Instead, we worship 15-minute celebrities, most of who show off an incredible lack of intellect (or even decency) and we worship athletes. We wear the names of athletes on our clothing almost as if they were a religious deity. And we support candidates for political office who demonstrate a complete lack of knowledge of history (or anything else). Instead of wanting our politicians to be “the best and the brightest”, we want them to be someone we want to have a beer with. We just care about their personality. In addition, we communicate with trivial Tweets and short text messages, because we don't care about depth. In our grade schools, nothing counts anymore except the grades one can achieve on math and reading tests. We no longer care much about history, science, art, music, etc.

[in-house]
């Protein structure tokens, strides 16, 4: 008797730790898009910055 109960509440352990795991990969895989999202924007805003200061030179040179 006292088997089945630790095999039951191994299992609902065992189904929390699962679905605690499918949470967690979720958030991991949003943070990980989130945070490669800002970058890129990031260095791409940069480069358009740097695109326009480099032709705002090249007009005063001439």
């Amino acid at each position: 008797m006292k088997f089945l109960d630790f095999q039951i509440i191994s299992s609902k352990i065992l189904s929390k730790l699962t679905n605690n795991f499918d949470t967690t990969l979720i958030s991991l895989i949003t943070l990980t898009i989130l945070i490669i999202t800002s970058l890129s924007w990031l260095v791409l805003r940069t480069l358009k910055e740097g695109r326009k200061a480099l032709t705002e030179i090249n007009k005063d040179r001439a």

And so we have sites like this one where not only do some people express their "wilful ignorance", but there are many, including those who supposedly have an academic degree, who can't construct a proper, comprehensible sentence. (If they're not native-English speakers, they're certainly excused.)

Having said that, it might be that the poster who won't read the book is simply not interested in "the cult of Steve". I can accept that. Although the real reason is that he's too busy watching "Transformers" and "Bad Teacher" to actually spend any time reading a book.
post #29 of 40
Quote:
Originally Posted by zoetmb View Post

We've become an anti-intellectual and anti-knowledge society. We don't like any facts to get in the way of our opinions and biases. That's why the Fox News Network is so popular. And why there's such support for eroding teacher salaries. We consider people who do well academically to be "nerds" and we treat them with disdain unless they also happen to be rich, in which case we excuse their intelligence.